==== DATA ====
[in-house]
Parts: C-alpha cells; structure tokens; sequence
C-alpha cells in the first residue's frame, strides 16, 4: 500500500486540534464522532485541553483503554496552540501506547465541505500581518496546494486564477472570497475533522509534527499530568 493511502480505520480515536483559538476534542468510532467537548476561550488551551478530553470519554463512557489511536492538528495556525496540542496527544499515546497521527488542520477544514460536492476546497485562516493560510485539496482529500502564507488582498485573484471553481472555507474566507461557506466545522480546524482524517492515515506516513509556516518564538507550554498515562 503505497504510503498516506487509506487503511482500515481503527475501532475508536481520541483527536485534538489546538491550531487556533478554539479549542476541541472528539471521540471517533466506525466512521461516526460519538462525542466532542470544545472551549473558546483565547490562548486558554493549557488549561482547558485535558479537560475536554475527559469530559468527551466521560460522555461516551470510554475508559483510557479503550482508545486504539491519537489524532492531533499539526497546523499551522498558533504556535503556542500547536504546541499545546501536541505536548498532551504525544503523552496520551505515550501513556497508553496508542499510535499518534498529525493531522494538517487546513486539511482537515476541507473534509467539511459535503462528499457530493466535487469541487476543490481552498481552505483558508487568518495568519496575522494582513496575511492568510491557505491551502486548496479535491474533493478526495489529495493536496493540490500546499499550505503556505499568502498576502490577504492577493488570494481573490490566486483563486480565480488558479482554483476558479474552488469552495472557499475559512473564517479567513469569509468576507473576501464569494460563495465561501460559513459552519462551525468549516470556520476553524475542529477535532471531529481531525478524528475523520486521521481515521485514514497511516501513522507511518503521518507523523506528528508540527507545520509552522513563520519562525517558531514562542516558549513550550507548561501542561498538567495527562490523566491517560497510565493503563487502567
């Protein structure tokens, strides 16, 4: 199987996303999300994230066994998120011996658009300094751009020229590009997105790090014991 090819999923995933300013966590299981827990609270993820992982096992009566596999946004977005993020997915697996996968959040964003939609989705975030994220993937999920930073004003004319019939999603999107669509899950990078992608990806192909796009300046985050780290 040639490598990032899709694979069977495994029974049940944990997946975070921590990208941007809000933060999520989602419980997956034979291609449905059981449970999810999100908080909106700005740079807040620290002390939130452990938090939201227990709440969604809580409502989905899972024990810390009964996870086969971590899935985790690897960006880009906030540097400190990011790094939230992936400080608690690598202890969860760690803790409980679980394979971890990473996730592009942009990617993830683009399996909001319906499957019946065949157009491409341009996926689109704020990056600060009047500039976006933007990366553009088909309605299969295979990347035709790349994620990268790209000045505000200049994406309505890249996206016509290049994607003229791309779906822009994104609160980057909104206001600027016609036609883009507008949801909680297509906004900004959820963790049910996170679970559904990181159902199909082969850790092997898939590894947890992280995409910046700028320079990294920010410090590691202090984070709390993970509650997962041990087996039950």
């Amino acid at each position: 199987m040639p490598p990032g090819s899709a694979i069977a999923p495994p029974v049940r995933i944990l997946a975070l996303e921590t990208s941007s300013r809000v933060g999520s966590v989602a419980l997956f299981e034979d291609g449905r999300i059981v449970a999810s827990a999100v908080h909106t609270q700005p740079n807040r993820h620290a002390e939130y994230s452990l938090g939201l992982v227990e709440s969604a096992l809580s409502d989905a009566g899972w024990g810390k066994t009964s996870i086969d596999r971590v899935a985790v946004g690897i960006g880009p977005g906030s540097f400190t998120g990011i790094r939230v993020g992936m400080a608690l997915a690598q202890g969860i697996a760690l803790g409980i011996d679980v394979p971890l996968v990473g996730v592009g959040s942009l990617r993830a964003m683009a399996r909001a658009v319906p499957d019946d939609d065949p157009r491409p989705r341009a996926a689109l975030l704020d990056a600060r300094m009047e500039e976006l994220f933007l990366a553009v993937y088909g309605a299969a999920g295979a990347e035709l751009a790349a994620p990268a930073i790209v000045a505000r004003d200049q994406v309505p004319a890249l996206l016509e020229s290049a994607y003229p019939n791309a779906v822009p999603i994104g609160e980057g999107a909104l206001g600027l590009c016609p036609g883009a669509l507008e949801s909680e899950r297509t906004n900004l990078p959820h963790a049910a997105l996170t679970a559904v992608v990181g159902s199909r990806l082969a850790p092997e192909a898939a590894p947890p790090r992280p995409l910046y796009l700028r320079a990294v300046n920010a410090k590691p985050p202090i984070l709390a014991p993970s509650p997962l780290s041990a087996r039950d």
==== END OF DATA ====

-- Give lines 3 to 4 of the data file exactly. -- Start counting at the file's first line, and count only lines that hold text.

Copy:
C-alpha cells in the first residue's frame, strides 16, 4: 500500500486540534464522532485541553483503554496552540501506547465541505500581518496546494486564477472570497475533522509534527499530568 493511502480505520480515536483559538476534542468510532467537548476561550488551551478530553470519554463512557489511536492538528495556525496540542496527544499515546497521527488542520477544514460536492476546497485562516493560510485539496482529500502564507488582498485573484471553481472555507474566507461557506466545522480546524482524517492515515506516513509556516518564538507550554498515562 503505497504510503498516506487509506487503511482500515481503527475501532475508536481520541483527536485534538489546538491550531487556533478554539479549542476541541472528539471521540471517533466506525466512521461516526460519538462525542466532542470544545472551549473558546483565547490562548486558554493549557488549561482547558485535558479537560475536554475527559469530559468527551466521560460522555461516551470510554475508559483510557479503550482508545486504539491519537489524532492531533499539526497546523499551522498558533504556535503556542500547536504546541499545546501536541505536548498532551504525544503523552496520551505515550501513556497508553496508542499510535499518534498529525493531522494538517487546513486539511482537515476541507473534509467539511459535503462528499457530493466535487469541487476543490481552498481552505483558508487568518495568519496575522494582513496575511492568510491557505491551502486548496479535491474533493478526495489529495493536496493540490500546499499550505503556505499568502498576502490577504492577493488570494481573490490566486483563486480565480488558479482554483476558479474552488469552495472557499475559512473564517479567513469569509468576507473576501464569494460563495465561501460559513459552519462551525468549516470556520476553524475542529477535532471531529481531525478524528475523520486521521481515521485514514497511516501513522507511518503521518507523523506528528508540527507545520509552522513563520519562525517558531514562542516558549513550550507548561501542561498538567495527562490523566491517560497510565493503563487502567
């Protein structure tokens, strides 16, 4: 199987996303999300994230066994998120011996658009300094751009020229590009997105790090014991 090819999923995933300013966590299981827990609270993820992982096992009566596999946004977005993020997915697996996968959040964003939609989705975030994220993937999920930073004003004319019939999603999107669509899950990078992608990806192909796009300046985050780290 040639490598990032899709694979069977495994029974049940944990997946975070921590990208941007809000933060999520989602419980997956034979291609449905059981449970999810999100908080909106700005740079807040620290002390939130452990938090939201227990709440969604809580409502989905899972024990810390009964996870086969971590899935985790690897960006880009906030540097400190990011790094939230992936400080608690690598202890969860760690803790409980679980394979971890990473996730592009942009990617993830683009399996909001319906499957019946065949157009491409341009996926689109704020990056600060009047500039976006933007990366553009088909309605299969295979990347035709790349994620990268790209000045505000200049994406309505890249996206016509290049994607003229791309779906822009994104609160980057909104206001600027016609036609883009507008949801909680297509906004900004959820963790049910996170679970559904990181159902199909082969850790092997898939590894947890992280995409910046700028320079990294920010410090590691202090984070709390993970509650997962041990087996039950």